But as much as Beth is a girl below 18, her instincts are sharper than any man. Her skill and style make her a formidable player, both qualities threatening and attractive to her opponents. As she makes it her young life’s mission to defeat noteworthy opponents like Harry Beltik (Harry Melling) and Benny Watts (Thomas Brodie-Sangster), her game gets even better and her beauty becomes so undeniable and irresistible. Beltik and Watts both befriend her after they lose to her and fall under her spell. Beth, in turn, beds them after she beats them and then disposes of them when she’s done with them. Typical male behavior in the psyche of an adolescent female. Again, never feeling anything for anyone except for the first man she ever met—Townes, who, unfortunate for her cannot feel any attraction for her. He is confused by her, but ultimately, only wants to be friends. Even so, she is unfazed by this. Love is never her motivation, but rather her insatiable desire to win.
Beth’s imminent rise to the top is coupled with her growing addiction to tranquilizer pills and dependence on alcohol which she feels are necessary for winning. She becomes the most successful in the game but, nearly loses everything when she loses Alma, the woman she has grown to call her mother. Yet even in Alma’s death, she remains unmoved and without emotion. She doesn’t even cry for her or grieve her loss. In fact, she continues to win at the game and love winning.
It is only when she experiences her first defeat that she completely falls apart. And it was in the hands of Russian Grandmaster Borgov.
Beth falls deeper into addiction and inevitably spirals out of control. Her internal story catches up with her physical story arc as flashbacks are revealed in each of the 7 episodes to help the viewer better understand her motivations and see cracks in her stoical demeanor. We begin to now see her weakness. She loses her motivation, even at the rescuing of people who truly love her, Harry Beltik, Benny Watts, and even her kindred soul at Methuen, a fellow orphan named Jolene played by newcomer Moses Ingram. It is only when she finds out that her childhood friend and mentor Mr. Shaibel passes away that she shows emotion and finally breaks down. Discovering he has been behind her all along, Beth finds out that she was never really ever alone in her journey. She recovers her footing and goes back on her quest to become World Champion and go head to head once more and redeem herself from Borgov, the only man who beat her at the only thing she lives for, the game of chess.
Ever since its release, The Queen’s Gambithas drawn praise from viewers and critics alike touting its success as “a period drama done right.”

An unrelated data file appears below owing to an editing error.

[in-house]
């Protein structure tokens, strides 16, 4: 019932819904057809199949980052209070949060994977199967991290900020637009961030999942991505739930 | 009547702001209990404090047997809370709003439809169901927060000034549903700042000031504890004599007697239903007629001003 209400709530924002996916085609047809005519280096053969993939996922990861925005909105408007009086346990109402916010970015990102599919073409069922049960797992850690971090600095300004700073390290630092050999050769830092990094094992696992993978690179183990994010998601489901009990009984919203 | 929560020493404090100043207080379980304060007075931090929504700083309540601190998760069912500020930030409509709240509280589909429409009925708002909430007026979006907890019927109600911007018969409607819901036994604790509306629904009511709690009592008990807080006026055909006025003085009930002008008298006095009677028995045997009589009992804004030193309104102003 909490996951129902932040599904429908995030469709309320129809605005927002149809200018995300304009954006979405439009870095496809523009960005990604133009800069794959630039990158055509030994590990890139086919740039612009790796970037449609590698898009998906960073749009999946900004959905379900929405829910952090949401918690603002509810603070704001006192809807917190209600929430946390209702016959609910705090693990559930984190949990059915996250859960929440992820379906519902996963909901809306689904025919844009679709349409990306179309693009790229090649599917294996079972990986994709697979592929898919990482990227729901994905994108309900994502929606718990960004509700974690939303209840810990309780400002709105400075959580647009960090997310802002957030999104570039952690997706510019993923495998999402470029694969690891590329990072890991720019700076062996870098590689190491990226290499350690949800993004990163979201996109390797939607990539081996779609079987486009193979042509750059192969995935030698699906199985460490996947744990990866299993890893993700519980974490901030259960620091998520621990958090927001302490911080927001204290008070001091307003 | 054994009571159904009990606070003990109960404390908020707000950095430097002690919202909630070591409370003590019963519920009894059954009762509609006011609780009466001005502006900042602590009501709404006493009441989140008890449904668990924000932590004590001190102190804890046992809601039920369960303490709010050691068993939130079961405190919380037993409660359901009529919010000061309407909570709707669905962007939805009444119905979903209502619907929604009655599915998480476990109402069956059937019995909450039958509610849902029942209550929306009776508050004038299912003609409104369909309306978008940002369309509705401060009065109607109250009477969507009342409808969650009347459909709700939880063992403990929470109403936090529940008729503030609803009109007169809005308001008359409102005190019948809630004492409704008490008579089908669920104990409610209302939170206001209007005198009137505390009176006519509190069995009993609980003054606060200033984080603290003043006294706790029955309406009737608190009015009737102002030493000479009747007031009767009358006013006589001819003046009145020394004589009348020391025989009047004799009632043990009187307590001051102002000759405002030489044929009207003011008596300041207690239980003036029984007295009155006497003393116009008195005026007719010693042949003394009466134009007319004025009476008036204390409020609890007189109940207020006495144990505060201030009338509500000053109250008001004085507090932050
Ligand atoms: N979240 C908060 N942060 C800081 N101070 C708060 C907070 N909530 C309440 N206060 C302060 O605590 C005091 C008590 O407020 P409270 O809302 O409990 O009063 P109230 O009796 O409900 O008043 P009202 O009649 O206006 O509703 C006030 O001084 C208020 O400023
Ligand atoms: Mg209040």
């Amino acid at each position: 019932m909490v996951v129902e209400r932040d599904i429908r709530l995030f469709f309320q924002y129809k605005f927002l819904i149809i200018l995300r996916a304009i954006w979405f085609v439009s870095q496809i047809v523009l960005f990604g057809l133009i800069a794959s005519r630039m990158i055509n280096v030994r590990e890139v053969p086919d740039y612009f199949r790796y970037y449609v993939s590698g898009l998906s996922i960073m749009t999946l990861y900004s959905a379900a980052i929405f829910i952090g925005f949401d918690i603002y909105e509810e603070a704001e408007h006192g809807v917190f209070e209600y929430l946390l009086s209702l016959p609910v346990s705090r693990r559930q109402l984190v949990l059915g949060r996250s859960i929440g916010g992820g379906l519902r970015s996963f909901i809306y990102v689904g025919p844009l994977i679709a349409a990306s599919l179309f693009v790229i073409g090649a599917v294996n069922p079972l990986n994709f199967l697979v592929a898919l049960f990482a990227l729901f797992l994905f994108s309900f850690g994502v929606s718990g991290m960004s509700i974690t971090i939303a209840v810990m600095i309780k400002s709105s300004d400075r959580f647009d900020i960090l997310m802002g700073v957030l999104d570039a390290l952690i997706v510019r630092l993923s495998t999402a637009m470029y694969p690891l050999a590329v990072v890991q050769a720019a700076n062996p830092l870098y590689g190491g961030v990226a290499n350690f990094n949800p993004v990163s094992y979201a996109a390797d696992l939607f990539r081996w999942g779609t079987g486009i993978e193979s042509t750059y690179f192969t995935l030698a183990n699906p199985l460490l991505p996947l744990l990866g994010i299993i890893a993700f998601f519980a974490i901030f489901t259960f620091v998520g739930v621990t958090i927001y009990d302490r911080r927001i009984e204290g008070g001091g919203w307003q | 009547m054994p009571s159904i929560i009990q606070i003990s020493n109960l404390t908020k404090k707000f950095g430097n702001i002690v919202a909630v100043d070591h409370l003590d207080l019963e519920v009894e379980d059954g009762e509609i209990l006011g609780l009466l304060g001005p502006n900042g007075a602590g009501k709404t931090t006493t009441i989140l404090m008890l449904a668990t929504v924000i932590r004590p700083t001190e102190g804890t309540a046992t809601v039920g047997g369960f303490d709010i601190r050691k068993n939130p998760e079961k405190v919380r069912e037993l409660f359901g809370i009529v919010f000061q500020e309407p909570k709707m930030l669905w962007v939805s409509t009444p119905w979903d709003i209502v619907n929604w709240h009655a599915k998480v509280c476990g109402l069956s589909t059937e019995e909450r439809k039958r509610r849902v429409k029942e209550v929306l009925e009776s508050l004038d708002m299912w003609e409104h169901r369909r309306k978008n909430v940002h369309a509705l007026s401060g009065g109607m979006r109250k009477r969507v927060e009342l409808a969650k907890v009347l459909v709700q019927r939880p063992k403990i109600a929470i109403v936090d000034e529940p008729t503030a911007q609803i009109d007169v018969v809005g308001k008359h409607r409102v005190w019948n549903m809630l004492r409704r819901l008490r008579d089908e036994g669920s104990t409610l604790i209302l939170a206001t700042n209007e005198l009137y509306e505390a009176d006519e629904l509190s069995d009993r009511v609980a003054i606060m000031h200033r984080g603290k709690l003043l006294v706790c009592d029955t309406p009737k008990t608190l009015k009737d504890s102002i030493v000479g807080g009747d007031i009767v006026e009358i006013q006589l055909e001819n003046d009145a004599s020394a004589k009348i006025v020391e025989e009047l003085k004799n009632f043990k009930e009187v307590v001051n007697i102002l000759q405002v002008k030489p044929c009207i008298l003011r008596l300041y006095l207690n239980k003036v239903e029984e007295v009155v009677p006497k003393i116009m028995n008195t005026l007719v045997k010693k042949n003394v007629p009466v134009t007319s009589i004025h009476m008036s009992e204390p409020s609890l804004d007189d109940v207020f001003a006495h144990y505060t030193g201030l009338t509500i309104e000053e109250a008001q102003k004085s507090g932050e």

Three things make the series successful for me.
First is the tour de force performance of Anya Taylor-Joy. Her transcendent portrayal of Beth Harmon from awkward teen to sophisticated world chess champion is measured, mindful, and masterful. Her mannerisms change as her character ages. From her thoughtful gaze to the control of the cadence in her voice to the way she glides across a room to the way her fingers move chess pieces, she is just so magnetic to watch. Hard to believe she’s only 24 with the amount of acting arsenal in her war chest. It can be quite burdensome to let a relative newcomer carry a series, but Taylor-Joy does it so triumphantly. In one press interview, she said that upon reading the script, she found herself immediately in the character. She understood her aloneness. And this is why she became Beth Harmon. Anya Taylor-Joy is indeed a fine actress, one to watch and a queen in the making.
Another is the cinematography. The series is shot so beautifully—the picture composition, the artful framing, and the technique of the camerawork are just marvelous. The camera draws in closer when you have earned intimacy with the character and pulls away every time a new journey is taken. The camera work in the final episode is particularly commendable as it pulls out of the window of the room of the men set to defeat Beth and moves into a close-up of her to see the quiet, almost unnoticeable strength in her character at her most alone moment. You feel even more drawn to her at the end of seven episodes. She is one spectacular character study.
Third and finally is the milieu. Who could have expected the world of Chess to be such a compelling drama—filled with emotion and storied existences? A game of chess requires careful study and intense strategy and, surprisingly, because of this series, a great deal of teamwork and a wealth of experience in being on your own. Because to achieve victory at this game of pawns and bishops and kings, it takes complete mastery of oneself, a lot of sober judgment, and plenty of overcoming adversity to become a queen.